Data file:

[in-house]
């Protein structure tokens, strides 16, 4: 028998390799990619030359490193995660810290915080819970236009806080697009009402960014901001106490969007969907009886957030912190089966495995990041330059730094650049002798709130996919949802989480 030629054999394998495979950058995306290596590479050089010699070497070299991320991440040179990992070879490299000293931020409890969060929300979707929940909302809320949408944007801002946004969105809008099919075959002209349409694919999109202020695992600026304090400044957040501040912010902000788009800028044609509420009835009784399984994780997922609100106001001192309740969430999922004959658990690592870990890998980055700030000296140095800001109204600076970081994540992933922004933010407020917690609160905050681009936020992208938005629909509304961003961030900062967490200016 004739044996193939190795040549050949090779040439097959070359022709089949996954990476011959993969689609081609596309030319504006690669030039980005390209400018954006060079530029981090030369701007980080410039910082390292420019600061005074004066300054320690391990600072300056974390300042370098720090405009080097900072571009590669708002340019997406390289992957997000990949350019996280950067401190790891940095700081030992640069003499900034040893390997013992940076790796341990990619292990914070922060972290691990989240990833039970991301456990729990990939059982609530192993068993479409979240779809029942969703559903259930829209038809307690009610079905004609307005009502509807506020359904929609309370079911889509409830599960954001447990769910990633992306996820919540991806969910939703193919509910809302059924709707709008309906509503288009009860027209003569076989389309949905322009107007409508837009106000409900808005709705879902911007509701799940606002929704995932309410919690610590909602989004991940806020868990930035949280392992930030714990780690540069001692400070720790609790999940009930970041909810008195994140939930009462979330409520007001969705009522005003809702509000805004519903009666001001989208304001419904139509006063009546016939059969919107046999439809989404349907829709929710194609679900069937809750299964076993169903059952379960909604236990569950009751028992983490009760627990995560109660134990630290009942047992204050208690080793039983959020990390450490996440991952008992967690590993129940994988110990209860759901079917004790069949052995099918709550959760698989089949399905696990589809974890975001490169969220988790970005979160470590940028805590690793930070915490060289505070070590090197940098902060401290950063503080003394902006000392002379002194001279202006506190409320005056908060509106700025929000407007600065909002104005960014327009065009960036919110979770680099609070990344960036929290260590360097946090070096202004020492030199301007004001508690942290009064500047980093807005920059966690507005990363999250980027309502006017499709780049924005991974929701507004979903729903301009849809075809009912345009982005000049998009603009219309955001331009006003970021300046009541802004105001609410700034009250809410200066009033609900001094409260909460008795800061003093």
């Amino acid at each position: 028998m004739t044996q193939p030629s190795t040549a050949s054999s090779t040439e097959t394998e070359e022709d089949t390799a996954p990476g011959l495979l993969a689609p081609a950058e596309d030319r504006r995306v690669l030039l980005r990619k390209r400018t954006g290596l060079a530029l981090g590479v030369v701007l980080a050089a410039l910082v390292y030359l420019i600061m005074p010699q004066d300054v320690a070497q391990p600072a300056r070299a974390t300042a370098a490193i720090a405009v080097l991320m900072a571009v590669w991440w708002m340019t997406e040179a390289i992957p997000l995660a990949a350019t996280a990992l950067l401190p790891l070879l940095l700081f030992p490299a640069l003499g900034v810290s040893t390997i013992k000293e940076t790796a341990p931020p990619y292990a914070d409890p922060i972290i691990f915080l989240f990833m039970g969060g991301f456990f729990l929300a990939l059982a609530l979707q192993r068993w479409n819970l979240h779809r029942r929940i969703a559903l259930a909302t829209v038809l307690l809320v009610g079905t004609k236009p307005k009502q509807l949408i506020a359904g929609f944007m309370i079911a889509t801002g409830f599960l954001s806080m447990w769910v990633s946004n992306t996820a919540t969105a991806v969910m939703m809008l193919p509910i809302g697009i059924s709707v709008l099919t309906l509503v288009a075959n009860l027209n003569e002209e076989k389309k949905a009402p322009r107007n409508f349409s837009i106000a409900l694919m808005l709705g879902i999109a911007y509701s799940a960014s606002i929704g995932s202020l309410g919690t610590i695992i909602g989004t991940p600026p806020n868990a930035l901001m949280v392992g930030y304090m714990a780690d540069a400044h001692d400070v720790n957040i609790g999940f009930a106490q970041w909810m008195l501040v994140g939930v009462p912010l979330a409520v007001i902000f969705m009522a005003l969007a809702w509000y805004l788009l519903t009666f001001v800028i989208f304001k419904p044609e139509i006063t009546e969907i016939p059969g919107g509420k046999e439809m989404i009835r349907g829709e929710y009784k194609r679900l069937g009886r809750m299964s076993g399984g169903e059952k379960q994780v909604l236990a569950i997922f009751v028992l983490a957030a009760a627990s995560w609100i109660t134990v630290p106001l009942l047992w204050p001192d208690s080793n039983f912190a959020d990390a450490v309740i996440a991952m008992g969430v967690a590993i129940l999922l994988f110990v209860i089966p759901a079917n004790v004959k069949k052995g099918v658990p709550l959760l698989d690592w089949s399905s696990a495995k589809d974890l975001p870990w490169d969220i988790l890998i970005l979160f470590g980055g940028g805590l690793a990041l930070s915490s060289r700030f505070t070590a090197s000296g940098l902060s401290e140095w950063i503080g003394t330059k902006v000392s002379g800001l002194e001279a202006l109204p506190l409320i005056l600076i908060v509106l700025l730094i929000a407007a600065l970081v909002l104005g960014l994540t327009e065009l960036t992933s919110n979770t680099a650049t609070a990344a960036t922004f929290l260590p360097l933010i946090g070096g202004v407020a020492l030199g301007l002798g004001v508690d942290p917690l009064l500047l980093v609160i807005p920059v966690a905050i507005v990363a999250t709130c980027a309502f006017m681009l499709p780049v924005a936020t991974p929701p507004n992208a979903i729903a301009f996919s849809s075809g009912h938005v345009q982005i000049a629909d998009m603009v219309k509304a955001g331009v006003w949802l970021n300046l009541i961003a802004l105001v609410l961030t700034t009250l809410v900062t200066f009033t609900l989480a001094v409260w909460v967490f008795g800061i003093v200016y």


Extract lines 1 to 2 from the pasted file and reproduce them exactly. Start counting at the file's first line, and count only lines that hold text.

[in-house]
């Protein structure tokens, strides 16, 4: 028998390799990619030359490193995660810290915080819970236009806080697009009402960014901001106490969007969907009886957030912190089966495995990041330059730094650049002798709130996919949802989480 030629054999394998495979950058995306290596590479050089010699070497070299991320991440040179990992070879490299000293931020409890969060929300979707929940909302809320949408944007801002946004969105809008099919075959002209349409694919999109202020695992600026304090400044957040501040912010902000788009800028044609509420009835009784399984994780997922609100106001001192309740969430999922004959658990690592870990890998980055700030000296140095800001109204600076970081994540992933922004933010407020917690609160905050681009936020992208938005629909509304961003961030900062967490200016 004739044996193939190795040549050949090779040439097959070359022709089949996954990476011959993969689609081609596309030319504006690669030039980005390209400018954006060079530029981090030369701007980080410039910082390292420019600061005074004066300054320690391990600072300056974390300042370098720090405009080097900072571009590669708002340019997406390289992957997000990949350019996280950067401190790891940095700081030992640069003499900034040893390997013992940076790796341990990619292990914070922060972290691990989240990833039970991301456990729990990939059982609530192993068993479409979240779809029942969703559903259930829209038809307690009610079905004609307005009502509807506020359904929609309370079911889509409830599960954001447990769910990633992306996820919540991806969910939703193919509910809302059924709707709008309906509503288009009860027209003569076989389309949905322009107007409508837009106000409900808005709705879902911007509701799940606002929704995932309410919690610590909602989004991940806020868990930035949280392992930030714990780690540069001692400070720790609790999940009930970041909810008195994140939930009462979330409520007001969705009522005003809702509000805004519903009666001001989208304001419904139509006063009546016939059969919107046999439809989404349907829709929710194609679900069937809750299964076993169903059952379960909604236990569950009751028992983490009760627990995560109660134990630290009942047992204050208690080793039983959020990390450490996440991952008992967690590993129940994988110990209860759901079917004790069949052995099918709550959760698989089949399905696990589809974890975001490169969220988790970005979160470590940028805590690793930070915490060289505070070590090197940098902060401290950063503080003394902006000392002379002194001279202006506190409320005056908060509106700025929000407007600065909002104005960014327009065009960036919110979770680099609070990344960036929290260590360097946090070096202004020492030199301007004001508690942290009064500047980093807005920059966690507005990363999250980027309502006017499709780049924005991974929701507004979903729903301009849809075809009912345009982005000049998009603009219309955001331009006003970021300046009541802004105001609410700034009250809410200066009033609900001094409260909460008795800061003093």